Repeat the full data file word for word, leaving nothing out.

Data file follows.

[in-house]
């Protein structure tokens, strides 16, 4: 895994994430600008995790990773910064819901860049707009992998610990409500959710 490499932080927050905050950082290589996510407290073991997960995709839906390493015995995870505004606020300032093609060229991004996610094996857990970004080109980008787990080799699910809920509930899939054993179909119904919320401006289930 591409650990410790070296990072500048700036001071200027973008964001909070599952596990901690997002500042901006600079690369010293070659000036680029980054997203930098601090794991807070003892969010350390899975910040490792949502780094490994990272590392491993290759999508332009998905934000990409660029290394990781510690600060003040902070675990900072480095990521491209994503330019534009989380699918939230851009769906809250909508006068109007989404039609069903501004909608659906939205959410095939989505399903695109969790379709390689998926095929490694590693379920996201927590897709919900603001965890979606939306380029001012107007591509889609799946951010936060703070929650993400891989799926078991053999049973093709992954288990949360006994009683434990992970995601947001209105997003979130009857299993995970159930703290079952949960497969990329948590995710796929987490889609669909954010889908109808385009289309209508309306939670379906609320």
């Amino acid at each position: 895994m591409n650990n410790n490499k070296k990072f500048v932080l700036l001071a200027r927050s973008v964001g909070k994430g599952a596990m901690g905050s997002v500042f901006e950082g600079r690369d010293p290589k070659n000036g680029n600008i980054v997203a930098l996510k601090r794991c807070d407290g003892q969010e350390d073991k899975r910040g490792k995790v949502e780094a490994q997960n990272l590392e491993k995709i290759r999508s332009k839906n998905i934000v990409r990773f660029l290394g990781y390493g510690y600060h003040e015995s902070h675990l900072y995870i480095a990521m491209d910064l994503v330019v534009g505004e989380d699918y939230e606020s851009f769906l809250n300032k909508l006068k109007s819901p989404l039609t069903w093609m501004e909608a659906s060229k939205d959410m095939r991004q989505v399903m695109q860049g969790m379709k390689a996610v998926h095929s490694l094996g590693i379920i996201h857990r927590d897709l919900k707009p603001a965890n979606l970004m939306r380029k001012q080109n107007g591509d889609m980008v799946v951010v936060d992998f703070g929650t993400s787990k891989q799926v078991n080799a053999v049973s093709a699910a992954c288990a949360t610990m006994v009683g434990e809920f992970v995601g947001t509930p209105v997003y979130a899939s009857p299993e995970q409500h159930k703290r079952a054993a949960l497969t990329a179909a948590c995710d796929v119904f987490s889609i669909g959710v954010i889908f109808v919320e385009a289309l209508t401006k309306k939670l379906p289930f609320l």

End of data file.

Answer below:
[in-house]
């Protein structure tokens, strides 16, 4: 895994994430600008995790990773910064819901860049707009992998610990409500959710 490499932080927050905050950082290589996510407290073991997960995709839906390493015995995870505004606020300032093609060229991004996610094996857990970004080109980008787990080799699910809920509930899939054993179909119904919320401006289930 591409650990410790070296990072500048700036001071200027973008964001909070599952596990901690997002500042901006600079690369010293070659000036680029980054997203930098601090794991807070003892969010350390899975910040490792949502780094490994990272590392491993290759999508332009998905934000990409660029290394990781510690600060003040902070675990900072480095990521491209994503330019534009989380699918939230851009769906809250909508006068109007989404039609069903501004909608659906939205959410095939989505399903695109969790379709390689998926095929490694590693379920996201927590897709919900603001965890979606939306380029001012107007591509889609799946951010936060703070929650993400891989799926078991053999049973093709992954288990949360006994009683434990992970995601947001209105997003979130009857299993995970159930703290079952949960497969990329948590995710796929987490889609669909954010889908109808385009289309209508309306939670379906609320």
């Amino acid at each position: 895994m591409n650990n410790n490499k070296k990072f500048v932080l700036l001071a200027r927050s973008v964001g909070k994430g599952a596990m901690g905050s997002v500042f901006e950082g600079r690369d010293p290589k070659n000036g680029n600008i980054v997203a930098l996510k601090r794991c807070d407290g003892q969010e350390d073991k899975r910040g490792k995790v949502e780094a490994q997960n990272l590392e491993k995709i290759r999508s332009k839906n998905i934000v990409r990773f660029l290394g990781y390493g510690y600060h003040e015995s902070h675990l900072y995870i480095a990521m491209d910064l994503v330019v534009g505004e989380d699918y939230e606020s851009f769906l809250n300032k909508l006068k109007s819901p989404l039609t069903w093609m501004e909608a659906s060229k939205d959410m095939r991004q989505v399903m695109q860049g969790m379709k390689a996610v998926h095929s490694l094996g590693i379920i996201h857990r927590d897709l919900k707009p603001a965890n979606l970004m939306r380029k001012q080109n107007g591509d889609m980008v799946v951010v936060d992998f703070g929650t993400s787990k891989q799926v078991n080799a053999v049973s093709a699910a992954c288990a949360t610990m006994v009683g434990e809920f992970v995601g947001t509930p209105v997003y979130a899939s009857p299993e995970q409500h159930k703290r079952a054993a949960l497969t990329a179909a948590c995710d796929v119904f987490s889609i669909g959710v954010i889908f109808v919320e385009a289309l209508t401006k309306k939670l379906p289930f609320l």